Sanguich De Miami

For a modern spin on the Cuban sandwich, head to the popular Sanguich De Miami on Calle Ocho. This stylish luncheonette is decked out in Spanish tile floors, bold green walls and brass fixtures as an ode to Cuba's Spanish-inspired architecture and design. Of course, what keeps locals coming back are its mouthwatering sandwiches. Whether it's the classic Cubano made with spiced ham, or the sanguich de Miami (a Cuban spin on the turkey and ham club), you'll sink your teeth into high-quality ingredients and a sanguich made with love.

Cuban sandwich
The classic Cuban sandwich can be found all across Miami


Hialeah is a center of Cuban culture in Miami. In fact, it has the highest percentage of Cuban Americans in the United States. So, as you would expect, there are plenty of places where you can find authentic Cuban food here. Perhaps the best known is Molina’s Ranch Restaurant. This spot has been serving the community for more than three decades. Be sure to try the masas de puerco.


Enriqueta’s Sandwich Shop

Enriqueta’s Sandwich Shop is a cafeteria-style eatery at the edge of the Wynwood neighborhood where hungry locals go for hearty Cuban food. Enriqueta’s is known for making one of the best Cuban sandwiches in Miami, and you’ll want to devour the traditional Cuban sandwich layered with deep-fried ham croquetas. Don’t miss staples such as pan con bistec (“bread with steak” – a steak sandwich), lechón asado and filete de cherna (grouper filet). This casual spot promises plates large enough for two meals.

South Beach

Puerto Sagua

Established in the 1960s, Puerto Sagua is a Cuban diner on Collins Avenue in the heart of South Beach that’s famous for serving Cuban classics. Start with an order of yuca fries, then move on to heartier dishes such as the ropa vieja served with rice, beans and sweet plantains. Also try the arroz con pollo or the fried pork chops. Be sure to order a bowl of the famous black bean soup.

Cuban coffee
Cuban coffee is served in small portions but packs a caffeinated punch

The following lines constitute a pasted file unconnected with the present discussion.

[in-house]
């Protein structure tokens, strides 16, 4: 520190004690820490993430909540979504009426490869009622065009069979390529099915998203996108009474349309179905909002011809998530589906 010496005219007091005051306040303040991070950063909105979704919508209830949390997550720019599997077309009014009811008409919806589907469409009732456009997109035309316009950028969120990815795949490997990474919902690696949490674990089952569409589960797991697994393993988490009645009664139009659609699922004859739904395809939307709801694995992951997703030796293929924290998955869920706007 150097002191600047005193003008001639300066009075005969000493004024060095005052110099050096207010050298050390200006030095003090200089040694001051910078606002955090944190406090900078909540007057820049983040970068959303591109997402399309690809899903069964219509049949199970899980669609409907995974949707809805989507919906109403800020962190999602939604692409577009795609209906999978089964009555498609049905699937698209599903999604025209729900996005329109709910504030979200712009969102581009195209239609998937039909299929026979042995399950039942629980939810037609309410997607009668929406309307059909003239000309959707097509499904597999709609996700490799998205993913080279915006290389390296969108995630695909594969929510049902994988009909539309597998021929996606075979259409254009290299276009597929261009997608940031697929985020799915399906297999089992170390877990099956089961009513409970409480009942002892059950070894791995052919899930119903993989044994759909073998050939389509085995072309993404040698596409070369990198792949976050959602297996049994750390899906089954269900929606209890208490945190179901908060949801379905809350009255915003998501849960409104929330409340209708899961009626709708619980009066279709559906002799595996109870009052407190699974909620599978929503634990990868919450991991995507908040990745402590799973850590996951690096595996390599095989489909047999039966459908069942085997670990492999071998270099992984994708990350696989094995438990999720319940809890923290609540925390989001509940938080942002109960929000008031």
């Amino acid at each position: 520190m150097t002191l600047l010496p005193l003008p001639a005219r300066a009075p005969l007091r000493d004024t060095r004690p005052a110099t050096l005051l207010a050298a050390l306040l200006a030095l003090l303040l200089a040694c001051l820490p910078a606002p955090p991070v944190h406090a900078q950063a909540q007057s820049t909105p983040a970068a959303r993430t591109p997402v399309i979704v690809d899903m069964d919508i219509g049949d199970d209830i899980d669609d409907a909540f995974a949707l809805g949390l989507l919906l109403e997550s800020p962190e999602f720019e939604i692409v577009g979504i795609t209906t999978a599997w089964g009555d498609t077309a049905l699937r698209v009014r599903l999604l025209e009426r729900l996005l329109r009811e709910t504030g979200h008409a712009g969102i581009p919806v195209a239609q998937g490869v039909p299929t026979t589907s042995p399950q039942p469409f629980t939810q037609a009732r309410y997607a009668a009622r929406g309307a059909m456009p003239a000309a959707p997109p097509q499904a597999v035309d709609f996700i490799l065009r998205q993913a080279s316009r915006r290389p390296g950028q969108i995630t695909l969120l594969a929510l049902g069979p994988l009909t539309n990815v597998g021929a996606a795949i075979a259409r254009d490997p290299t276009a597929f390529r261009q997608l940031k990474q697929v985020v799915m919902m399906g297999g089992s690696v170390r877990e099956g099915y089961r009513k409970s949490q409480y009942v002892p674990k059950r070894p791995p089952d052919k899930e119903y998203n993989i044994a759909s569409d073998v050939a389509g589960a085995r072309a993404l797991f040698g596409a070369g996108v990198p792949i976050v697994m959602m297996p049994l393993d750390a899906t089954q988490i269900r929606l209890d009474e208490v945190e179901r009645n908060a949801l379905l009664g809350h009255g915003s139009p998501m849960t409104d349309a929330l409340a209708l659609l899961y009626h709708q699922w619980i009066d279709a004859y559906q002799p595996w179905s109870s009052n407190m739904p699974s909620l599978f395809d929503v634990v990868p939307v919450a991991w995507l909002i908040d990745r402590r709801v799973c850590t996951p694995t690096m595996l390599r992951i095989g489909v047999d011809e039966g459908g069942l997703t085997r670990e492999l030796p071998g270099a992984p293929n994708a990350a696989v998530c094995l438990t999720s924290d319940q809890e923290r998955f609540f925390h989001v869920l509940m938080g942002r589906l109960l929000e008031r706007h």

Coral Gables

Havana Harry’s

Conceived in 1995, this fusion restaurant’s menu is inspired by Cuban, Spanish and Latin American cuisine. It offers a modern twist on classic dishes. Start with Havana Harry’s delicious tostones or croquetas in a basket, and look for the weekday lunch specials. Be warned, the plates are huge, so you’ll either want to share or plan to ask for a to-go box. For dinner, dig into churrasco steak, vaca frita or pork chops in guava barbeque sauce. Those with a sweet tooth will want to tackle one of the over-the-top milkshakes loaded with toppings.

Southwest Miami-Dade

Islas Canarias

Always-busy Islas Canarias is a no-frills spot packed with hungry patrons craving a taste of authentic Cuban cuisine. Those in-the-know order the perfectly cooked croquetas, especially the ham croquetas (you can’t eat just one, so be sure to order plenty). Try the masas de puerco (fried pork chunks) or the bistec de palomilla (top sirloin steak), and end your meal with the sweet tocino del cielo, a flan made with egg yolks and cinnamon syrup. Expect to see a line out the door when you arrive, but service is swift so you’ll score a table in no time.

Various Locations

El Palacio de los Jugos

Freshly squeezed juices are the main event at this open-air Miami institution (recognized by its bright yellow and red awnings) with numerous locations in addition to its original spot on West Flagler Street and 57th Avenue. Here, juices are made to order. You’ll find exotic flavors such as sugar cane juice or mamey. Of course, you’ll also find authentic Cuban fare like croquetas, salty chicharrones (deep-fried pork belly rings), juicy pork dishes and sandwiches. When you’re done eating at El Palacio de los Jugos, stroll through the market for fresh local produce.


With numerous locations, family-owned Sergio’s is another household name that’s been serving authentic Cuban fare for more than 40 years. Mother-and-daughter duo, Elsa Rocha and Blanca Cabrera, are especially famous for their coveted croqueta recipe, which they’ve spent years refining into lightly fried rolls with a rich and creamy filling.

Make a list and check off a new Cuban dish or spot every day. Find more ideas about where to eat in Greater Miami & Miami Beach.